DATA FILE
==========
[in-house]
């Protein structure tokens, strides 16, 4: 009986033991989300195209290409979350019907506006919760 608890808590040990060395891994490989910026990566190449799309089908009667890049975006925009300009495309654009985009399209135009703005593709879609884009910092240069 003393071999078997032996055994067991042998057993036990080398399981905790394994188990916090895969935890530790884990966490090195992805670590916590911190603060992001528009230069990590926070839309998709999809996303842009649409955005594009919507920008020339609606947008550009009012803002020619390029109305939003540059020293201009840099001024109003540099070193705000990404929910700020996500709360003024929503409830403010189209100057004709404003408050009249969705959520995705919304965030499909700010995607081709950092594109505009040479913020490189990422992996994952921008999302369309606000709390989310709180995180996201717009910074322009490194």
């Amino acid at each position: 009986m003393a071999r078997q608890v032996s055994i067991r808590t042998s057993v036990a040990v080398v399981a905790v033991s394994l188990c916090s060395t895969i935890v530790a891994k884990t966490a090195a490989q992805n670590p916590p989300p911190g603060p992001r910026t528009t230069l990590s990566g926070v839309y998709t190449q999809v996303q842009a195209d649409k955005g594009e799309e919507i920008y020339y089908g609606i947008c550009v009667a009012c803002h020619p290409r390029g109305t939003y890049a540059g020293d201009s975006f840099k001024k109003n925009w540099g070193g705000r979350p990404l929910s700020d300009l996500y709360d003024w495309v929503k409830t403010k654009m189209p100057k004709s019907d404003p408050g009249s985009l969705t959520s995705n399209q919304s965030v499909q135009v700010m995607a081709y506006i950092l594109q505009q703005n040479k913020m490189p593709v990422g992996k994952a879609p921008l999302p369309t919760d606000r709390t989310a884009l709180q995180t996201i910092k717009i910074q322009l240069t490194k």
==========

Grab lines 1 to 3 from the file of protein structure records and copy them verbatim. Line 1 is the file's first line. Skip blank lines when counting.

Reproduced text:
[in-house]
């Protein structure tokens, strides 16, 4: 009986033991989300195209290409979350019907506006919760 608890808590040990060395891994490989910026990566190449799309089908009667890049975006925009300009495309654009985009399209135009703005593709879609884009910092240069 003393071999078997032996055994067991042998057993036990080398399981905790394994188990916090895969935890530790884990966490090195992805670590916590911190603060992001528009230069990590926070839309998709999809996303842009649409955005594009919507920008020339609606947008550009009012803002020619390029109305939003540059020293201009840099001024109003540099070193705000990404929910700020996500709360003024929503409830403010189209100057004709404003408050009249969705959520995705919304965030499909700010995607081709950092594109505009040479913020490189990422992996994952921008999302369309606000709390989310709180995180996201717009910074322009490194």
């Amino acid at each position: 009986m003393a071999r078997q608890v032996s055994i067991r808590t042998s057993v036990a040990v080398v399981a905790v033991s394994l188990c916090s060395t895969i935890v530790a891994k884990t966490a090195a490989q992805n670590p916590p989300p911190g603060p992001r910026t528009t230069l990590s990566g926070v839309y998709t190449q999809v996303q842009a195209d649409k955005g594009e799309e919507i920008y020339y089908g609606i947008c550009v009667a009012c803002h020619p290409r390029g109305t939003y890049a540059g020293d201009s975006f840099k001024k109003n925009w540099g070193g705000r979350p990404l929910s700020d300009l996500y709360d003024w495309v929503k409830t403010k654009m189209p100057k004709s019907d404003p408050g009249s985009l969705t959520s995705n399209q919304s965030v499909q135009v700010m995607a081709y506006i950092l594109q505009q703005n040479k913020m490189p593709v990422g992996k994952a879609p921008l999302p369309t919760d606000r709390t989310a884009l709180q995180t996201i910092k717009i910074q322009l240069t490194k």